In the first scenario, the expansion remains lackluster, with growth bumping along at a 2% or so pace and inflation struggling to return to the 2% goal. The Federal Reserve, therefore, makes slow progress in normalizing rates and, potentially, current Fed Chair Janet Yellen gets replaced by someone inclined, ideologically or otherwise, not to use the Fed’s balance sheet weapon in the next recession. Politics in Washington, D.C. remain messy and distracted by a dysfunctional White House, so neither major fiscal or regulatory boosters, nor disruptive protectionist policies, get enacted.
But then a major external shock hits – consider another Korean War, a messy breakup of the euro, or a surge in oil prices caused by a supply shock. The U.S. recession, caused by the resulting plunge in asset prices and falling business and consumer confidence, would likely be relatively shallow because there would be no major domestic imbalances in the economy needing to be purged.
However, neither monetary nor fiscal policy would be able to respond in force. The Fed would have few basis points to spend in the form of rate cuts, as rate normalization wouldn’t have gone very far, and new Fed leadership may be more averse to ramping up the balance sheet yet again. Fiscal policy would also be stymied by a dysfunctional White House and/or a Congress that is opposed to a massive spending program. Thus, while the recession would likely be shallow, it could also drag on for longer than usual. And Larry Summers (who spoke at our Secular Forum in May) would make headlines by proclaiming a “secular recession.” In this scenario, investors who buy too early after the recession hits would be severely punished.
The second scenario implies a V-shaped recession-recovery pattern. It would be caused by an internal buildup of imbalances and overheating in goods and labour markets and/or asset markets. These excesses could be prompted by a fiscal boost that comes at a time of (near) full employment and/or a spontaneous productivity surge that sparks private sector animal spirits and, eventually, overconfidence and overspending. This would force the Fed to raise interest rates above the (higher) neutral level, which would then lead to a recession.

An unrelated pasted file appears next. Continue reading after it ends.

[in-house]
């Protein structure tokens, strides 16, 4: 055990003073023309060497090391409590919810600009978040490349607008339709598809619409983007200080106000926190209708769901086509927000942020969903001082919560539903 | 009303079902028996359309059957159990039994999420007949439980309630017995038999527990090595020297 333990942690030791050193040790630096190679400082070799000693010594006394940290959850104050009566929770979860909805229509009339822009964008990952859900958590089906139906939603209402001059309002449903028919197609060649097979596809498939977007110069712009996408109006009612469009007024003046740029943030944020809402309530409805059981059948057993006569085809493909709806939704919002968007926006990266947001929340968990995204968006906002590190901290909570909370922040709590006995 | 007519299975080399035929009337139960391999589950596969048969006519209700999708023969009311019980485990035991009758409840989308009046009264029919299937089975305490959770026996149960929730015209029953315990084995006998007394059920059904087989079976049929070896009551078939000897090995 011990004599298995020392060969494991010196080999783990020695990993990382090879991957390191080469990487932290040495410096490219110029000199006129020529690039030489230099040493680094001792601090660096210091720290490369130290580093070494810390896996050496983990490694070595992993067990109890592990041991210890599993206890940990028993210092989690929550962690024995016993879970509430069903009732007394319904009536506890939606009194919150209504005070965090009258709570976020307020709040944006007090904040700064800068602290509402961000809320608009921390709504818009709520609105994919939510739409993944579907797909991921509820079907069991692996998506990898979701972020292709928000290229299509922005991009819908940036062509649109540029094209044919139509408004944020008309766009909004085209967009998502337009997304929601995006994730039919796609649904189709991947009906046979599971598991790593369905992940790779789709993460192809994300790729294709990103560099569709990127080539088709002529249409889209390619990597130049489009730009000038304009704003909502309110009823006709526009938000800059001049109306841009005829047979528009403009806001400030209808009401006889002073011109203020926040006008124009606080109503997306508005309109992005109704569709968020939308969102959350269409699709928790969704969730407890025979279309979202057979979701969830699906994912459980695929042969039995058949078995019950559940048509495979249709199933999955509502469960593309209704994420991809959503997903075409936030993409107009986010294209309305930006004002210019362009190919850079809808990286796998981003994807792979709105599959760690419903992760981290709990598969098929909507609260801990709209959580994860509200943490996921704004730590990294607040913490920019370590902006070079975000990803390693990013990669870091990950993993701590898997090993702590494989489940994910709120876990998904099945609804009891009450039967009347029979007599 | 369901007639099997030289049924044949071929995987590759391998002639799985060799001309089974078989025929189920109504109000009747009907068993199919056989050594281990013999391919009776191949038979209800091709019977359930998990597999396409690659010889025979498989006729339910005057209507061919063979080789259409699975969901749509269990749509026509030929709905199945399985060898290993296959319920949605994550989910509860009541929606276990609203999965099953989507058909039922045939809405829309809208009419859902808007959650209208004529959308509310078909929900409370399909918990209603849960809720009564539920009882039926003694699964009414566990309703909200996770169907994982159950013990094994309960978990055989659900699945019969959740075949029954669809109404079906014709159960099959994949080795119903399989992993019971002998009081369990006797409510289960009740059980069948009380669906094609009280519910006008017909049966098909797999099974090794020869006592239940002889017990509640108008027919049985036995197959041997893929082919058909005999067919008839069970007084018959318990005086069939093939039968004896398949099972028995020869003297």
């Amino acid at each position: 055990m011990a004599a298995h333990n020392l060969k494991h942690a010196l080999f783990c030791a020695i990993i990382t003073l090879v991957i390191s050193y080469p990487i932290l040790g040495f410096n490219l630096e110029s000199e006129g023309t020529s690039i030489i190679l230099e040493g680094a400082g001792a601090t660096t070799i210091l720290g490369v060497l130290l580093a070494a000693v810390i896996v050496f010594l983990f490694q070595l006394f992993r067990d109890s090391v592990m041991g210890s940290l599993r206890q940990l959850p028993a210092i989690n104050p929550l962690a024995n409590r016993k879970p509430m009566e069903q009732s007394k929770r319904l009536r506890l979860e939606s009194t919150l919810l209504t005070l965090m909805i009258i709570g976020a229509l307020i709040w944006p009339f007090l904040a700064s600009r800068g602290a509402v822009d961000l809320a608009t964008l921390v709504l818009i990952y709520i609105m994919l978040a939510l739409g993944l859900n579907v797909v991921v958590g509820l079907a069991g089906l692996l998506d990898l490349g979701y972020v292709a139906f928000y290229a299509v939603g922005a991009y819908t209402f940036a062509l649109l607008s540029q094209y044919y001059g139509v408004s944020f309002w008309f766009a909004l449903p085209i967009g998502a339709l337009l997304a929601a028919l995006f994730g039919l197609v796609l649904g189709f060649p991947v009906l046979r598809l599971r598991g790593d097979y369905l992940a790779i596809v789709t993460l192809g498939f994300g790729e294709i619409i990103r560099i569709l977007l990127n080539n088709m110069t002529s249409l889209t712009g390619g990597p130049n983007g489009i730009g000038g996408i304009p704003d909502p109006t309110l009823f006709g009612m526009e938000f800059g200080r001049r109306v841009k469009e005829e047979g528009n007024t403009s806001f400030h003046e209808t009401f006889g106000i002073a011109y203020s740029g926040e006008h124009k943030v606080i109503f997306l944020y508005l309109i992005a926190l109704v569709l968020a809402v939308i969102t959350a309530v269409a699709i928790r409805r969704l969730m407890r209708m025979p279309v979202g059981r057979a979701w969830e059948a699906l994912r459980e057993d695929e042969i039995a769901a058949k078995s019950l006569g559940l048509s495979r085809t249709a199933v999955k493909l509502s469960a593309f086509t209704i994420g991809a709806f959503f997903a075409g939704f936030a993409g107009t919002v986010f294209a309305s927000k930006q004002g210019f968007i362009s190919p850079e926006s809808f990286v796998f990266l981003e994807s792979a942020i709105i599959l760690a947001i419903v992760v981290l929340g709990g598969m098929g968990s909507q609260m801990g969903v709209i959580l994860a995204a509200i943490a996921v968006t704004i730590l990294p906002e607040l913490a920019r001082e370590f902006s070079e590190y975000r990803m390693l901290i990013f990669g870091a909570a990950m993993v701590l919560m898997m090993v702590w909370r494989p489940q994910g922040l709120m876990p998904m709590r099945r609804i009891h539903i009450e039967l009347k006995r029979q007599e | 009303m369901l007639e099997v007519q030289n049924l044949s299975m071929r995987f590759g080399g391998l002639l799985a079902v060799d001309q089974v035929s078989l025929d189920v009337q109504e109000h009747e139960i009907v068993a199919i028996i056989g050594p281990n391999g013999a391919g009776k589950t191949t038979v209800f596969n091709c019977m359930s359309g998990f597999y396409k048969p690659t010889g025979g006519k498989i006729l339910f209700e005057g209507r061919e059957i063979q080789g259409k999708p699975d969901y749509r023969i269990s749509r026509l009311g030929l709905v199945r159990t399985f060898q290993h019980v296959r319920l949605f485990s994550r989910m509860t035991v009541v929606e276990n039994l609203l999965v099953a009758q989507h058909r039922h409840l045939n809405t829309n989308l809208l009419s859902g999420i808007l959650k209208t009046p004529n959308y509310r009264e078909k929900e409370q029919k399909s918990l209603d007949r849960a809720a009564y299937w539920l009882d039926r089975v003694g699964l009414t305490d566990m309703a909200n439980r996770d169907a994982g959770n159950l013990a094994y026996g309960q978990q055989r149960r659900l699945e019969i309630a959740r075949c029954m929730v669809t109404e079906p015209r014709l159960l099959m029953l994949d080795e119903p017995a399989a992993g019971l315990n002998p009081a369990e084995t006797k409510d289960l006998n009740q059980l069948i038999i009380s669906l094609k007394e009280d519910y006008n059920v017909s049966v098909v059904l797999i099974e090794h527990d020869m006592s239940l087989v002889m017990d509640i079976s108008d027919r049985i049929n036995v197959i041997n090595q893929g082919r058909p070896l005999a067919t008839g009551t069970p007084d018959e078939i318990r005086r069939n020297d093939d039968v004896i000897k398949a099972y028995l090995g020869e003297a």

The script for this endogenous recession would be very different from our exogenous shock-driven first scenario – it would likely be sharper and deeper. However, as the Fed would have built up “ammunition” in the form of rates above a higher neutral rate, and with higher inflation, the central bank would have plenty of (nominal and real) basis points to spend to promote recovery. In this scenario, investors who wait too long before re-engaging would suffer.
Given the uncertainty over the timing and contours of the next recession, what should investors do? The answer, of course, will depend on an investor’s unique circumstances and goals. We advocate a few precepts:
- Focus on valuation – lots of good news is priced in to markets.
- Maintain focus on capital preservation.
- Seek relative value in rates and credit.
- Look to a global opportunity set, including emerging markets.
Bottom line: Enjoy this expansion as long as it lasts. However, don’t bank on the U.S. becoming the next Australia, where the last recession occurred a quarter century ago.
Mr. Fels is a managing director and global economic advisor based in the Newport Beach office. He is a member of the Investment Committee and leads PIMCO’s quarterly Cyclical Forum process. Prior to joining PIMCO in 2015, he was global chief economist at Morgan Stanley in London. Previously he was an international economist at Goldman Sachs and a research associate at the Kiel Institute for the World Economy. Mr. Fels was also a founding member of the ECB shadow council, a member of the economic and monetary committee of the Association of German Banks and served on the Asset Allocation Advisory Board of Volkswagen Foundation. He has 30 years of macro research experience and holds a diploma in international studies from the Johns Hopkins University School of Advanced International Studies in Bologna, Italy; a master’s degree in economics from Universität des Saarlandes in Saarbrücken, Germany; and an undergraduate degree from Christian-Albrechts-Universität in Kiel, Germany.